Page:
Katya Greer, Edwina Lea, Gemma Deerfield, Jon Stoley, Leon Florentine DIRECTED BY
Martin Rutley SCREENPLAY
Andrew Rutley MPAA RATING
NR FACEBOOK PAGE
"Amnesiac" a Disturbing Psychological Thriller
The latest project from the Rutley Brothers, director Martin and writer Andrew, Amnesiac is exactly what it says it is - "a gripping blend of supernatural horror and psychological drama."
The film is most gripping with its psychological horror, brought powerfully and heartbreakingly to life by Gemma Deerfield as Kate, a young woman whose extraordinary grief over having lost her baby has led her into a journey of obsession involving the occult. Deerfield does a tremendous job of making her grief feel genuine, a state of being that makes everything that follows that much more harrowing and disturbing.
Much of the action centers around one night in particular, a night when Kate's sister Bec (Edwina Lea) is joined by her boyfriend in visiting Kate and trying to caution her about her newly discovered obsession. Lea is compelling as a young woman torn between her concerns about messing with the supernatural and her intense desire to support her sister. The three consult a Ouija board and make contact with a mysterious spirit who makes an offer that Kate simply can't refuse - he will help Kate find her dead son.
Nothing is quite as it seems, and everything soon takes a menacing tone when the seance participants discover the underlying motives of this mysterious stranger at their door and the dark truth about Amnesiac.
Already an official selection of the Pennine Film Festival, this Hungercult Films production manages to be both thought-provoking and anxiety-inducing, likely a result of the believable yet thrilling story penned by Andrew Rutley that never lets go of the underlying heartbreak that lays unsettled beneath everything that happens.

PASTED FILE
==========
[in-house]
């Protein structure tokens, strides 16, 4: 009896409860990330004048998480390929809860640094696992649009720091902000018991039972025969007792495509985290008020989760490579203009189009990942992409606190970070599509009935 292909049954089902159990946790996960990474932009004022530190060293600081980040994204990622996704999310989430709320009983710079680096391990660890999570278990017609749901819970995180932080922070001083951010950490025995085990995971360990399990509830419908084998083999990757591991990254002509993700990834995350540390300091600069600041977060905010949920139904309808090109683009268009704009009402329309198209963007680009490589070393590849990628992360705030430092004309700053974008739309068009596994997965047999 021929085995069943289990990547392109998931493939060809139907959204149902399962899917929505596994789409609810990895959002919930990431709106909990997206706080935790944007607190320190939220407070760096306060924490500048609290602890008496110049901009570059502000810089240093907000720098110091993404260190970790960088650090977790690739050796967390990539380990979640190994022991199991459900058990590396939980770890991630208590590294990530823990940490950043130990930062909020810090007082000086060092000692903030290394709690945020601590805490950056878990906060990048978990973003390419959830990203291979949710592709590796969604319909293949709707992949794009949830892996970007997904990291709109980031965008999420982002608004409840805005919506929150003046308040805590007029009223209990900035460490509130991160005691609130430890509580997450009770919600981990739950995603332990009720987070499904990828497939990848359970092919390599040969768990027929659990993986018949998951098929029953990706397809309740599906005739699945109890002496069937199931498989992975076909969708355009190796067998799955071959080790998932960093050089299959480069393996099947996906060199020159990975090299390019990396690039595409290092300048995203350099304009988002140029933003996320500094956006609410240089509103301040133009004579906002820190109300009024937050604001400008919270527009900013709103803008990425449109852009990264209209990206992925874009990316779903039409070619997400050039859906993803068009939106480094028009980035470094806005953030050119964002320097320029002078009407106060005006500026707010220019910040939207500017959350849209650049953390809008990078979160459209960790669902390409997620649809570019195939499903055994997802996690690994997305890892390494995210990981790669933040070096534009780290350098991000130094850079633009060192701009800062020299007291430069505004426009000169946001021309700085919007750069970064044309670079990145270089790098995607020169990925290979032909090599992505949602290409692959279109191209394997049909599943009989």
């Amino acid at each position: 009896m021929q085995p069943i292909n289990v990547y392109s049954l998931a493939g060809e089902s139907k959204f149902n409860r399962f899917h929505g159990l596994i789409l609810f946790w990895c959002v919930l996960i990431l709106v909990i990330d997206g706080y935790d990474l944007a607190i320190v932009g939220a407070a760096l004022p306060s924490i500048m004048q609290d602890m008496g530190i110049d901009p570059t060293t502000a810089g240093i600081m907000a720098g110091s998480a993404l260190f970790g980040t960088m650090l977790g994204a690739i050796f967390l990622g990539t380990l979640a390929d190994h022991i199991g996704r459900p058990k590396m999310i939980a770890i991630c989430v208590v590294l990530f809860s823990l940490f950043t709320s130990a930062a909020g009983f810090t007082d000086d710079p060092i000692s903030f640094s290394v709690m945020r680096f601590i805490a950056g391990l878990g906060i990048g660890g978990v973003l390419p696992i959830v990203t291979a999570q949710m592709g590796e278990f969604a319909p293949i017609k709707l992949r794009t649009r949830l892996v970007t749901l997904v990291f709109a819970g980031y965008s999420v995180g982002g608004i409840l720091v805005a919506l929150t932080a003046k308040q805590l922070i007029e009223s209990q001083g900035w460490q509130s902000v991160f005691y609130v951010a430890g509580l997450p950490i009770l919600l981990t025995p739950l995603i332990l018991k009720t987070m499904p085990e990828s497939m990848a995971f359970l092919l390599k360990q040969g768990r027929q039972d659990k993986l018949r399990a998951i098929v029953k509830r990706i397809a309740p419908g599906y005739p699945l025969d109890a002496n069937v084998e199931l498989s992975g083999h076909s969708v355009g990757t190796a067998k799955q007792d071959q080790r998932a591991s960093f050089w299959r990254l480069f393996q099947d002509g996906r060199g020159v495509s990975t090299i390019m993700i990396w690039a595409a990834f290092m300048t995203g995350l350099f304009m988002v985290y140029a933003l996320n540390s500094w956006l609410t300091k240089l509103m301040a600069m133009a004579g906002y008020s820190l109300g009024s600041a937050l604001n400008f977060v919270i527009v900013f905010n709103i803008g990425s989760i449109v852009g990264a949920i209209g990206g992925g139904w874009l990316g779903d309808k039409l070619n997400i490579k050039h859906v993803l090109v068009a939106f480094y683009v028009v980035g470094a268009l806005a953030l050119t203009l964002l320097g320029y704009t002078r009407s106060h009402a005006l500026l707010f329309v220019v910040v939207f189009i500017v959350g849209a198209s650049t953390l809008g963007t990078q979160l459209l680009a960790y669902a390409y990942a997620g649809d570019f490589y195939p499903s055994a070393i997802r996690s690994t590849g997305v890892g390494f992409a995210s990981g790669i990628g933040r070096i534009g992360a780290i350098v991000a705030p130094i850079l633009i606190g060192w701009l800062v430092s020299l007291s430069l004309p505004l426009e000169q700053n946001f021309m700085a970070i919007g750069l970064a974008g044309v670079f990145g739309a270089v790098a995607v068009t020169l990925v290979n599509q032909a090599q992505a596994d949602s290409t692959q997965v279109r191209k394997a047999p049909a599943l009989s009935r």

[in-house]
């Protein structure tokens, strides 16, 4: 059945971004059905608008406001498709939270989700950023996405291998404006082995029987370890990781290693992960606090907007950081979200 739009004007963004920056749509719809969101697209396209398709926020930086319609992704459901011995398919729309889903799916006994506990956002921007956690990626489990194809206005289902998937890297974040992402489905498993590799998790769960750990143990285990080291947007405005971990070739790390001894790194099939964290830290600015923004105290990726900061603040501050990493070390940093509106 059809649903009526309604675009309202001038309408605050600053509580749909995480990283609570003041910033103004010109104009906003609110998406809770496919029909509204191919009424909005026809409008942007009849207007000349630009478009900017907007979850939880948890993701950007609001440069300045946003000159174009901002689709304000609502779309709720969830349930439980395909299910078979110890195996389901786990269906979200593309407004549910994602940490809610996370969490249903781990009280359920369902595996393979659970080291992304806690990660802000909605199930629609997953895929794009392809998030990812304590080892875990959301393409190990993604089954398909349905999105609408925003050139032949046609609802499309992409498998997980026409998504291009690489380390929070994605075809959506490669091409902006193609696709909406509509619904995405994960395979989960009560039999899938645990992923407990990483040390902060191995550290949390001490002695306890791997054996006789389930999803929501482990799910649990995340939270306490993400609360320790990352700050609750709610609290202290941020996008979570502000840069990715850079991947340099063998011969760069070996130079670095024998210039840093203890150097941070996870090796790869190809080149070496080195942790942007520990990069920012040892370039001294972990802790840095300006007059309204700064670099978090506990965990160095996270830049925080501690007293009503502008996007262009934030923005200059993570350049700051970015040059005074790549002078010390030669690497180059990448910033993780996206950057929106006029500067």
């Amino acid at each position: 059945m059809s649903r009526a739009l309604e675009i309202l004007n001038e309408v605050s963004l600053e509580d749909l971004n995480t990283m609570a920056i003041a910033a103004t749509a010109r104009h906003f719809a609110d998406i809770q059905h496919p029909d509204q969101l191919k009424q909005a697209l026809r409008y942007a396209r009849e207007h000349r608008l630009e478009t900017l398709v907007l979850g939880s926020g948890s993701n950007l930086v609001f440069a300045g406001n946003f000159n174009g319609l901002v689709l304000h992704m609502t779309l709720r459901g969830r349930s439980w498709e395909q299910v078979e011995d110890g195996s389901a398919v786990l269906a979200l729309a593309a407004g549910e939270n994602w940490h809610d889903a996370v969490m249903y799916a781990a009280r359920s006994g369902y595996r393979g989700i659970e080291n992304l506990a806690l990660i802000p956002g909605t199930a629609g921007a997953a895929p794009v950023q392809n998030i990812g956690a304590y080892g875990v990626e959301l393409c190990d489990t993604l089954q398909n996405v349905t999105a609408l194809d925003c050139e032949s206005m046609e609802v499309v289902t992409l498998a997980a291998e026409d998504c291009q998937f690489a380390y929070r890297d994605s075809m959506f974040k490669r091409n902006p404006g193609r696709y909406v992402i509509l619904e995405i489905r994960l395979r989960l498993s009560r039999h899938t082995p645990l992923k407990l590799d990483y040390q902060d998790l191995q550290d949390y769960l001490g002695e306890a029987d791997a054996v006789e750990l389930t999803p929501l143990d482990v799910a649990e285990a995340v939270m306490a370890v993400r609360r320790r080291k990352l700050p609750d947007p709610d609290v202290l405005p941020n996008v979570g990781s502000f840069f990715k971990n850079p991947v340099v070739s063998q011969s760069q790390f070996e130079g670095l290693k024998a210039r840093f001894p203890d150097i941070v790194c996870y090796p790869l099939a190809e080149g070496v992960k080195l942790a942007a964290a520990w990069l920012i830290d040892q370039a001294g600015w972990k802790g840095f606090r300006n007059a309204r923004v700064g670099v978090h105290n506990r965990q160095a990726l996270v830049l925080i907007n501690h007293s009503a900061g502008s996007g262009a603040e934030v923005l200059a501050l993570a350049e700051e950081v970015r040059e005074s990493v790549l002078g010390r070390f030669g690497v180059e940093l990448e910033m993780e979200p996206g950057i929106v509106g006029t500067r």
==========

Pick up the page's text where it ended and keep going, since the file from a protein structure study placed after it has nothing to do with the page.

The film feels a tad verbose at times, a minor quibble really, as there were times when I really wanted to feel the silence and to simply watch Deerfield's face as her own personal experience was unfolding. The words were, only for brief moments, a distraction from the intensity that was in her eyes. For the most part, however, the story is gripping and Martin Rutley's direction is well-paced and disciplined in the way it builds the suspense.
Kudos must be given, as well, for the film's excellent camera work and a production design that is both haunting yet naturalistic in presentation. It creates a sense, I suppose, of the everyday horrors that can exist in our own little worlds and the vastness of our minds.
Amnesiac is early into its festival run, and should have no problem finding a place on the indie and horror film fest circuit. Films like this one are rare because they treat the story as vital as they do the thrills and chills. Said to be inspired by England's oldest ghost story, Amnesiac will haunt your senses and your mind.
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